I don't understand why this offer seems so controversial. I also think it's a bit of a pointless offer in the grand scheme of things, but if it brings in a few hundred quid then great. The club has recently been very active with Calderdale youth which is exactly where it needs to concentrate its offers. In future I think the club needs a plan ahead of the season rather than doing things on an ad hoc basis. Buy both home and away shirts and get half price entry to our opening game. Buy a season ticket, both shirts and a commemorative mug, and get a second season ticket for a 25% off. Attend all our FA Cup and FA Trophy games, get a £20 discount on next season's season ticket. Attend every home game in November, bring a friend for free to our New Year's Day game. "Bring a parent day" - for every kid who attends, an adult gets in for half price. Make a thing of games staged on or around Hallowe'en, Yorkshire Day, Christmas, Easter, etc. If the club's doing badly like this season, such initiatives might help keep crowds a little higher than they would otherwise be, and if the club's doing well then they might actually help bring in a whole new crowd of supporters. It doesn't take a marketing genius to figure out where the dips usually are in a season, and to canvass the kind of offers other clubs push out to hold up and reward their support. It just takes a bit of time and effort. In cash terms, done sensibly, a season of planned offers/events can surely result in a net gain and perhaps even a few more long-term supporters.
  10. Shay Pitch

    Kumbaya my lord.
  11. Poodles in for £10

    Copying comments from social media, they're going to win the Pulitzer prize.
  12. Shay Pitch

    Ah there's a cut-off where debt suddenly doesn't matter? Funny how you don't apply that observation when talking about Town's historical debts. Sheer hypocrisy. Are you JGN1 in disguise?
  13. Macclesfield avoid winding up order

    Let's not even try then.... let's embrace permanent mediocrity like your rugby friends. I mean, why bother gunning for promotion if it opens up the possibility of relegation the following season? Better to be safe and simply tootle along wasting everyone's time fighting for mid-table obscurity. 
  14. Emley

    I never understood the whole Emley-Wakefield thing. How can a village side still be that village's team if they're playing 10 miles away. It would be like a team in Bradford being called Siddal FC.
  15. Shay Pitch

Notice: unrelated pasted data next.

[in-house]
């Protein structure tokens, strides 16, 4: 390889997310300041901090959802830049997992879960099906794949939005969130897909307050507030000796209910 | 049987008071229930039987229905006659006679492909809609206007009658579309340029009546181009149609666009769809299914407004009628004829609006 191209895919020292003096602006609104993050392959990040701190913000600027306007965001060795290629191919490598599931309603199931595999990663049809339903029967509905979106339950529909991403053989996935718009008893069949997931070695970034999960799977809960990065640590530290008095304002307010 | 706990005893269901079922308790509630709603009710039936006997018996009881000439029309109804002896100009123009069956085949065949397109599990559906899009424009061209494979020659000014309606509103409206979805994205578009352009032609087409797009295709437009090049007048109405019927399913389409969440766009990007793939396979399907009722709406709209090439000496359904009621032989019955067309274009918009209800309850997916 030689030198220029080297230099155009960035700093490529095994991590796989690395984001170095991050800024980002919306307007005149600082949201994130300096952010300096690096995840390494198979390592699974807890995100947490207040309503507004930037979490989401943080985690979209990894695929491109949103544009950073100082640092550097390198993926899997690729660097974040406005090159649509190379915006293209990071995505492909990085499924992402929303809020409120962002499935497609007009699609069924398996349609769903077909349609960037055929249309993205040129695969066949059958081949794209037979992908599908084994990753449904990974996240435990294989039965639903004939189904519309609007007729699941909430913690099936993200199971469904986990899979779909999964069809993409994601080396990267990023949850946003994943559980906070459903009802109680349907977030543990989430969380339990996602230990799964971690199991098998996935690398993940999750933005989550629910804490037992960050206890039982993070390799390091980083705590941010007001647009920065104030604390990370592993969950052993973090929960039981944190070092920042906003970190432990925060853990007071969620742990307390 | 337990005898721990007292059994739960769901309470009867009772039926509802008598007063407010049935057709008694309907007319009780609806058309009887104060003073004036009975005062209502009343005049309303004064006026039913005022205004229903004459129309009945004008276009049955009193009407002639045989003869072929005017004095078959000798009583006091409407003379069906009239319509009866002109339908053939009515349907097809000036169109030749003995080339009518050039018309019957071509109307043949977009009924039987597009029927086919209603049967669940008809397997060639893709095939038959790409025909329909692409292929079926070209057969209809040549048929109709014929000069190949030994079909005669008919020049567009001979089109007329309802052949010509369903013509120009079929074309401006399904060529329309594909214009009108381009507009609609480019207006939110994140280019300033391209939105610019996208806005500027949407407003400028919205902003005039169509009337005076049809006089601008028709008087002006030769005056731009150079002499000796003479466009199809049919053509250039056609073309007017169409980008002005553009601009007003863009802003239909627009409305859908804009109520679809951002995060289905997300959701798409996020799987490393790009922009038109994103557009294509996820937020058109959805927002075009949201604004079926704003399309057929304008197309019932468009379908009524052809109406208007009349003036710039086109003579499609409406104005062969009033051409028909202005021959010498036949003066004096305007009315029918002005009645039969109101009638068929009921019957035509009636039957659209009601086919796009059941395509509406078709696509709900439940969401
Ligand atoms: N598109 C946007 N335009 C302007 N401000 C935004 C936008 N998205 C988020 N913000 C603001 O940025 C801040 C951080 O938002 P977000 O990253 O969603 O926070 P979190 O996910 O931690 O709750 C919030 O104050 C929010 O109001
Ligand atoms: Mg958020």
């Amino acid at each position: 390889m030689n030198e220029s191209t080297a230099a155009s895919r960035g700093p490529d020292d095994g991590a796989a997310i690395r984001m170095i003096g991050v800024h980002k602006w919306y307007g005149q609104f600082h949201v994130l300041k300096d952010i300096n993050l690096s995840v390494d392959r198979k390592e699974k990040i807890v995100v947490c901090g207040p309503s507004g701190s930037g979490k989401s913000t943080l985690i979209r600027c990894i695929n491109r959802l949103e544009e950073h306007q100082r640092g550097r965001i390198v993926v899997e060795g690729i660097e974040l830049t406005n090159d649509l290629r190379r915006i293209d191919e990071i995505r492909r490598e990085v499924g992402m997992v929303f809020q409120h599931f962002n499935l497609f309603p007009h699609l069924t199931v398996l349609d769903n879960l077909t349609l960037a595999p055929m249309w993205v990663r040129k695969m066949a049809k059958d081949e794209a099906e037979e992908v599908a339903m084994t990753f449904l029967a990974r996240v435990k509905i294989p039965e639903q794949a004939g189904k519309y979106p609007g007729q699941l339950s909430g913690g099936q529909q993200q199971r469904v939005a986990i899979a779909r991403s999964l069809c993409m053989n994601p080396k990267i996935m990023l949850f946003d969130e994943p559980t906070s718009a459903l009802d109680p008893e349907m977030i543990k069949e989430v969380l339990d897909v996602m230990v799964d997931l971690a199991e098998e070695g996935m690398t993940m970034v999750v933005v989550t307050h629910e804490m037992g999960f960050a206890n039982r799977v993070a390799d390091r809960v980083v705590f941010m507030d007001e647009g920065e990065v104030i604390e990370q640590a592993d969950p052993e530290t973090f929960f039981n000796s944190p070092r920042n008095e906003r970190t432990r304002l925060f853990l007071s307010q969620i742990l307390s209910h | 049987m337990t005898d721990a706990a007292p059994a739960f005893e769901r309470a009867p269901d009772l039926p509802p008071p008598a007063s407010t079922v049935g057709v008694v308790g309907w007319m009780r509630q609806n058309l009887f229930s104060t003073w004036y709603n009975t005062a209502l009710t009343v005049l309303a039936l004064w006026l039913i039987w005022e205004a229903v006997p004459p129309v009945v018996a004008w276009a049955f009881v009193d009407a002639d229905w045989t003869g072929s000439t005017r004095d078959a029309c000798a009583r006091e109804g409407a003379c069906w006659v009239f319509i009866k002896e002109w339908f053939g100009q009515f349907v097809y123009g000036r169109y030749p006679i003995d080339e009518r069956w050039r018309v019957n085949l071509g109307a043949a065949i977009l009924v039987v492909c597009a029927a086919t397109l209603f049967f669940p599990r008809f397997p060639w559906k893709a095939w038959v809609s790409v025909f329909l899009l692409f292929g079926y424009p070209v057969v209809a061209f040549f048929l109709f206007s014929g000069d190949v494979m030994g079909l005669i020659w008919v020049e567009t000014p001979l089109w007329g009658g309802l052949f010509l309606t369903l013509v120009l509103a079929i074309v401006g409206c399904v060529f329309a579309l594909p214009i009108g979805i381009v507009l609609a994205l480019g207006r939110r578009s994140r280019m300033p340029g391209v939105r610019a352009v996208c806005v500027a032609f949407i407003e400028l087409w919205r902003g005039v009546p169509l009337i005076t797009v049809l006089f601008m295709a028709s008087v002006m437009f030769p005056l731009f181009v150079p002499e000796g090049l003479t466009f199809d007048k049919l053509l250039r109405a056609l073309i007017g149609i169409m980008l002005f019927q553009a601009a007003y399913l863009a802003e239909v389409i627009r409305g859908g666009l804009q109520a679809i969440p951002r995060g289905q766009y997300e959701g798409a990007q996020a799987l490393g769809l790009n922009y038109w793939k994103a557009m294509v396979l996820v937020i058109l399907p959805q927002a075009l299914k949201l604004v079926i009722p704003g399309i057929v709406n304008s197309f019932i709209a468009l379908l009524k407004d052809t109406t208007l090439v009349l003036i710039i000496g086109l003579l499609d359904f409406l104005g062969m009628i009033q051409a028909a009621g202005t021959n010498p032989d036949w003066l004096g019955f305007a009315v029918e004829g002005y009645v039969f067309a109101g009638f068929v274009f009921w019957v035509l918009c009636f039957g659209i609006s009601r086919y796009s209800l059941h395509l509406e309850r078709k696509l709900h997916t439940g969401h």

Once upon a time there was an ambitious young rugby club, playing on a scrap of a ground in Exley, nothing more than a mud bath near to a one-time zoo. Club officials realised that in order to progress, they needed a much better ground to call home. They approached the council about using a former rubbish tip on the edge of town, a much more suitable location for a club with aspirations of representing the town in the Football League. The council agreed generous terms for the first few years, and club officials, players and supporters set about converting the place into a home to be proud of. For the next 77 years they remained the sole, faithful tenants. Apart from a short period in the 1980s, the club always paid its rent and fulfilled all related obligations such as paying rates, etc. In fact, the plucky rugby club showed their ambition by not only maintaining the facilities but by improving them whenever finances allowed. It wasn't particularly glamourous but it was home nonetheless, built by the club and paid for by the club. In 1997 circumstances presented themselves which would allow the rugby club to convert the Shay into a truly modern stadium. At the same time, the town's local football club, struggling under a heavy weight of hidden debt, saw an opportunity to solve all their problems. They petitioned the rugby club with a request to share the Shay, a controversial proposal given they had earlier refused to countenance allowing the rugby club to share their ancestral home, but they sweetened the deal by agreeing to help pay for the redevelopment of the stadium. Within a few weeks they had not only convinced rugby club officials to share their home, but also to be braver and bolder with their plans for the stadium, pushing against the boundaries of what both could collectively afford. The football club moved in, immediately changed the wallpaper and gave the stadium a new name. The rugby club tutted but concentrated on the redevelopment, keeping a careful log of what the football club would need to repay. Alas, when it came time to pay their share, the football club simply turned their pockets inside out and shrugged their shoulders. There was no cash. No promised pot of gold. There was, however, a giant comedy cheque which they used to pretend to pay, and happily the local newspaper obligingly took a picture to help make the local community believe the lie. The rugby club began to struggle to keep up with the mounting redevelopment costs and works eventually ground to a halt, but not before - in desperation - club officials had made some stupid decisions, cutting corners and choosing completely inappropriate contractors so that work could continue. It was a sad state of affairs that ultimately contributed to the club going bust. The football club wasted no time in telling the world that they alone would save the Shay. Within a few years, with the rugby club having reinvented itself against all odds, the football club decided to stop paying rent, inventing spurious excuse after spurious excuse to justify their actions. They used this mountain of debt as a bargaining chip when a southern spiv decided to try and buy the stadium from the council. Luckily - and thankfully - supporters of the rugby club spotted the rouse and managed to put a stop to it. Many supporters of the football club realise how badly their club had behaved since moving to the rugby club's ground in 1998. Many more think the sun shines out of the football club's arse, and that supporters of the rugby club are unreasonable for not wanting to hold hands and sing kumbaya. The football club sold their ancestral home and then tried to take the rugby club's from under them. They are a disgraceful nest of thieving, unscrupulous bastards. Wait. Stupid autocorrect. Swap the clubs around.